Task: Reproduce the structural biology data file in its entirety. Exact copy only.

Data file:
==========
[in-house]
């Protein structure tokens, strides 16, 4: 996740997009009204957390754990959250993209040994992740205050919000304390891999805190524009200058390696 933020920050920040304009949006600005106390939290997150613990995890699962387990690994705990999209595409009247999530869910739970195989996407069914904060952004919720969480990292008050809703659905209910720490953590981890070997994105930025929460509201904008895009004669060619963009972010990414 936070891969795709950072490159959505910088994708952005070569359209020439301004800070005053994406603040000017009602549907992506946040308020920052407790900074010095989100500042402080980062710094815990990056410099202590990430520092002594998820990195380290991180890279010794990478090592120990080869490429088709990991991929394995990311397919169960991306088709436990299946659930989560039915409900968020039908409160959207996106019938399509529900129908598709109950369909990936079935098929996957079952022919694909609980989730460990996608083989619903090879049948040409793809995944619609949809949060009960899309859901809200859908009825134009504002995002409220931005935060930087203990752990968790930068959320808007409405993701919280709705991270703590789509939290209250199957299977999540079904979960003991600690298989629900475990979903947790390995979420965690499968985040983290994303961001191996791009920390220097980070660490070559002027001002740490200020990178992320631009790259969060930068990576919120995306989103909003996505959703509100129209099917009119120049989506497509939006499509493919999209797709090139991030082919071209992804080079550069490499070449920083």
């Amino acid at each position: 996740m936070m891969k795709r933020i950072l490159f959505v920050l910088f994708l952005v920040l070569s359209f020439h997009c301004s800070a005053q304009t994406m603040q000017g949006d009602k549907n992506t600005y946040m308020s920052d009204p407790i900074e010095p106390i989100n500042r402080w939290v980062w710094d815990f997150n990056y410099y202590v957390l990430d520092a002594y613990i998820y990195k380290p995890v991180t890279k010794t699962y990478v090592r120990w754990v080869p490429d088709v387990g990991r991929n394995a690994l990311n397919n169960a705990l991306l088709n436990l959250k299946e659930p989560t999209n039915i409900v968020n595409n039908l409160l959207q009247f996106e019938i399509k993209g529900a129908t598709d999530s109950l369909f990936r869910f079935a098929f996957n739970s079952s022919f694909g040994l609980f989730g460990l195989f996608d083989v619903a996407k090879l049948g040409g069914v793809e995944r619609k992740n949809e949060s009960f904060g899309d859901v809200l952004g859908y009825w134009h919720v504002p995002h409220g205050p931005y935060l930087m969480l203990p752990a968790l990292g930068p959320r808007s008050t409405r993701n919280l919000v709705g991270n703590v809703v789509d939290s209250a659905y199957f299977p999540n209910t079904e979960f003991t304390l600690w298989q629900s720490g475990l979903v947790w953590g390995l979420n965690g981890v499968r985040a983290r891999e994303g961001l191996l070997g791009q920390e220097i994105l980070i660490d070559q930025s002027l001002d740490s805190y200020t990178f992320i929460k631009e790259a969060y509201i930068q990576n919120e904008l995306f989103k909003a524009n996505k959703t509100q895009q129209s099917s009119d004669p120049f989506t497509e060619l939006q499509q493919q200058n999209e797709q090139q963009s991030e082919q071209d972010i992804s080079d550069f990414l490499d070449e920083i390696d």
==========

[in-house]
């Protein structure tokens, strides 16, 4: 996740997009009204957390754990959250993209040994992740205050919000304390891999805190524009200058390696 933020920050920040304009949006600005106390939290997150613990995890699962387990690994705990999209595409009247999530869910739970195989996407069914904060952004919720969480990292008050809703659905209910720490953590981890070997994105930025929460509201904008895009004669060619963009972010990414 936070891969795709950072490159959505910088994708952005070569359209020439301004800070005053994406603040000017009602549907992506946040308020920052407790900074010095989100500042402080980062710094815990990056410099202590990430520092002594998820990195380290991180890279010794990478090592120990080869490429088709990991991929394995990311397919169960991306088709436990299946659930989560039915409900968020039908409160959207996106019938399509529900129908598709109950369909990936079935098929996957079952022919694909609980989730460990996608083989619903090879049948040409793809995944619609949809949060009960899309859901809200859908009825134009504002995002409220931005935060930087203990752990968790930068959320808007409405993701919280709705991270703590789509939290209250199957299977999540079904979960003991600690298989629900475990979903947790390995979420965690499968985040983290994303961001191996791009920390220097980070660490070559002027001002740490200020990178992320631009790259969060930068990576919120995306989103909003996505959703509100129209099917009119120049989506497509939006499509493919999209797709090139991030082919071209992804080079550069490499070449920083």
């Amino acid at each position: 996740m936070m891969k795709r933020i950072l490159f959505v920050l910088f994708l952005v920040l070569s359209f020439h997009c301004s800070a005053q304009t994406m603040q000017g949006d009602k549907n992506t600005y946040m308020s920052d009204p407790i900074e010095p106390i989100n500042r402080w939290v980062w710094d815990f997150n990056y410099y202590v957390l990430d520092a002594y613990i998820y990195k380290p995890v991180t890279k010794t699962y990478v090592r120990w754990v080869p490429d088709v387990g990991r991929n394995a690994l990311n397919n169960a705990l991306l088709n436990l959250k299946e659930p989560t999209n039915i409900v968020n595409n039908l409160l959207q009247f996106e019938i399509k993209g529900a129908t598709d999530s109950l369909f990936r869910f079935a098929f996957n739970s079952s022919f694909g040994l609980f989730g460990l195989f996608d083989v619903a996407k090879l049948g040409g069914v793809e995944r619609k992740n949809e949060s009960f904060g899309d859901v809200l952004g859908y009825w134009h919720v504002p995002h409220g205050p931005y935060l930087m969480l203990p752990a968790l990292g930068p959320r808007s008050t409405r993701n919280l919000v709705g991270n703590v809703v789509d939290s209250a659905y199957f299977p999540n209910t079904e979960f003991t304390l600690w298989q629900s720490g475990l979903v947790w953590g390995l979420n965690g981890v499968r985040a983290r891999e994303g961001l191996l070997g791009q920390e220097i994105l980070i660490d070559q930025s002027l001002d740490s805190y200020t990178f992320i929460k631009e790259a969060y509201i930068q990576n919120e904008l995306f989103k909003a524009n996505k959703t509100q895009q129209s099917s009119d004669p120049f989506t497509e060619l939006q499509q493919q200058n999209e797709q090139q963009s991030e082919q071209d972010i992804s080079d550069f990414l490499d070449e920083i390696d």